with Amy Urquhart
I’m Amy and I’ve spent the last three years trying to strike that perfect balance between being a wife, mom and professional career woman. I’ve decided that I’ll never perfect the art of “having it all”, but this blog is a chronicle of my attempts to continue to do so. I’m a blogger (my personal blog about Canadian home life is Hearts into Home), gardener, college instructor, wife to Graham and mom to Nate. If you’re also a working mom who finds there just aren’t enough hours in the day, I hope you’ll enjoy this column!
Read her blog at Hearts into Home.
For the past several years, I’ve been filling baskets with homemade treats for my friends and family members for the holidays. I started doing it because I couldn’t think of what to give my brothers, who have everything they need (as well as the ability to buy for themselves anything they don’t already have); now I do it because, well, money is tight and it’s just getting tighter, but homemade gifts hold their value.
Many people think of homemade holiday gifts and have visions of bean soups layered into jars or batch upon batch of labor-intensive cookies crumbling in boxes. But it doesn’t have to be that way. Here are 10 homemade gifts that take less time, energy, and money to create than you might think — and they still make quite an impact.
1.) Nut brittles. Peanut brittle is a well-known favorite; use macadamia nuts for a more decadent candy. This recipe from the Food Network is easy and fast (if you don’t have a silicone baking mat, generously butter a rimmed baking sheet and warm it in the oven before pouring on the hot candy); make it even more of a treat by drizzling the pieces with melted white chocolate.
2.) Almost anything dipped in chocolate. Pretzels are a favorite, and if you use long pretzel rods then the kids can help you dip. (Is your household gluten-free? Glutino pretzels work well in this, too — lay them on a baking sheet and drizzle away.) But don’t limit yourself to pretzels. Dried apricots are delicious when dipped into dark chocolate, and regular old marshmallows become something else entirely when you coat them in milk chocolate.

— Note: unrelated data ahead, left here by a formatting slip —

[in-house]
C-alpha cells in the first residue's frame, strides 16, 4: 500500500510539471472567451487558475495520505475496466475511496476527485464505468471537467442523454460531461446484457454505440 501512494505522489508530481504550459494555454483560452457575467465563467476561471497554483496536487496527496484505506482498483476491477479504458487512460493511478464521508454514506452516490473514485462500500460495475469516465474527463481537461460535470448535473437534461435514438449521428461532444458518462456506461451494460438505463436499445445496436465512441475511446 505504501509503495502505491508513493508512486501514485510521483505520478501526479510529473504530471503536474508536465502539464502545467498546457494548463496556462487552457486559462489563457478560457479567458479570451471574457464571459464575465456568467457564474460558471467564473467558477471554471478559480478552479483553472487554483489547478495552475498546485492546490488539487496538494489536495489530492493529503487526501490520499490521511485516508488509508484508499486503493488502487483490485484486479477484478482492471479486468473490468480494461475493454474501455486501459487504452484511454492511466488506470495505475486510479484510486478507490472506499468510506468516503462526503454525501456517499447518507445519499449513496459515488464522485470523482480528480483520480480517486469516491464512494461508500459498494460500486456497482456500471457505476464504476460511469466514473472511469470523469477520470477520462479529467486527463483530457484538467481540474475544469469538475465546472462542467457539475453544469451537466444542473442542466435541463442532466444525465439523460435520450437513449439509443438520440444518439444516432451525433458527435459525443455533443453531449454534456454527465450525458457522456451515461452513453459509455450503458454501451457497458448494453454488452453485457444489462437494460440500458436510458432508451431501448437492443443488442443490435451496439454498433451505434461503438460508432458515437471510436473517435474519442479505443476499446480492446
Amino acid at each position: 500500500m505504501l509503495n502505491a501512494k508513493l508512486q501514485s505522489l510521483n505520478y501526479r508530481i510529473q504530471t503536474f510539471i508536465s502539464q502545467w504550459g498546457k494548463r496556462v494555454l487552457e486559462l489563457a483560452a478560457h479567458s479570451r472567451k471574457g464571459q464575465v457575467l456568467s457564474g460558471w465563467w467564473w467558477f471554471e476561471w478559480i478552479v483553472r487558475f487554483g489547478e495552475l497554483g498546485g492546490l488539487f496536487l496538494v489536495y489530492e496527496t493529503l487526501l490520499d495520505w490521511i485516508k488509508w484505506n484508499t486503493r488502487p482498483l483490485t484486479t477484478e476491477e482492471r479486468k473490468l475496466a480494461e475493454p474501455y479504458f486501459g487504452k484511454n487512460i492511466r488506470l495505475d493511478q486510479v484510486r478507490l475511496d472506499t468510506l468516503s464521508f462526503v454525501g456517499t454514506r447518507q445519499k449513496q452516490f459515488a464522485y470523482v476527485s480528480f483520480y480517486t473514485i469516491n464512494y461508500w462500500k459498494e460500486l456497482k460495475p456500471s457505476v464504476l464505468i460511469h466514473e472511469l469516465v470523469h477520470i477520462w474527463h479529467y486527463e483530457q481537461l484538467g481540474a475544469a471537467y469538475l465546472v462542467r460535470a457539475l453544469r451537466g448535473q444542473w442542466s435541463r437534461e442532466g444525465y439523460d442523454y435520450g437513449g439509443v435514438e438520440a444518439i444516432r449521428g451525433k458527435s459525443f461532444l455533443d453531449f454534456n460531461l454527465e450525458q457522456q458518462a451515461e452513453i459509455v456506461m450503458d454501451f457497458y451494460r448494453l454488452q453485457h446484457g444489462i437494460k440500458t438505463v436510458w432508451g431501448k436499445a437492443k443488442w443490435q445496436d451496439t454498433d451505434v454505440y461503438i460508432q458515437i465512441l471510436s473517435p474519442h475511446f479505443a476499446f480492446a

3.) Limoncello. This one takes a bit of planning, so if you’d like to give pretty bottles of sunshine-colored lemon liqueur as gifts this year (Hanukkah starts on Dec. 22!), start now. All you need to do is shave the peel from several lemons and steep them in vodka for about two weeks; add simple syrup and pour into bottles. That’s it. I have a few batches hanging out in a dark cupboard right now.
4.) Cookies. The trick here is to make one type of dough and use it several different ways — hey, if we can multitask, so can our baked goods. Country Home magazine has a great sugar cookie recipe that you can use to make five different types of cookies (or, of course, you can just sprinkle a single batch with five different types of colored sugar and call it a night).
5.) Jam. I started making jam because I hated to see blackberries rotting on the vines around our then-new home; now, I make jam because if I don’t, my family says, “Hey, where’s the jam?” It’s probably the most time-consuming item in this post, but it’s pretty easy (and, if you don’t have blackberry canes running riot near you, you can always use frozen berries from the supermarket). This recipe from Alton Brown is awesome, but you can follow the directions inside a box of pectin with good results, too.
6.) Spiced nuts. Here’s an excellent recipe for rosemary pecans from the folks at Wondertime magazine: Heat the oven to 350 degrees, place about 1 pound of unsalted pecan halves on a cookie sheet and toast them, stirring every so often, for about 10 minutes. In a large bowl, combine 2 tablespoons chopped fresh rosemary, 1/2 teaspoon cayenne pepper, 2 teaspoons brown sugar, 2 teaspoons kosher salt, and 1 tablespoon melted butter; add the toasted nuts, and toss to coat. Package the nuts in 1-cup portions. Then go and make another batch, because you’ll have already eaten most of this one.
8.) Drink mixes. When I was about 10, my mom showed me how to make my own “Swiss Mocha” mix, a la those International Coffees that were so popular in the late ’70s and early ’80s (did I just date myself here? I think I just dated myself. Moving on…). This Mocha au Lait mix has just four ingredients — dry milk, semi-sweet chocolate chips, brown sugar, and instant coffee — and I’m going to whip up a batch for old time’s sake. Also: Shannon from Rocks In My Dryer offered up a couple of great homemade drink mixes in a recent guest post at Ordering Disorder… check them out.
9.) Baking mixes. My youngest brother is crazy for old-fashioned oatmeal raisin cookies, so last year I packaged up all the dry ingredients, attached a tag describing what else he needed to add and how to put it all together, and he happily baked them up at all hours of the day and night. This year, my neices and godchildren are getting “chef kits” with several homemade mixes for chocolate chip cookies, raisin scones, and brownies. Don’t feel like coming up with your own recipes? You can cheat and pour grocery-store mixes into holiday bags… no one will know.
10.) Trail mix and Muddy Buddies. Combine your favorite fruits and nuts to make your own trail mix, or toss Chex cereal with peanut butter, chocolate, and powdered sugar and make a batch of Muddy Buddies for your coworkers.
Do you make homemade treats for the holidays? I’m always on the lookout for new ideas… share yours in the comments!
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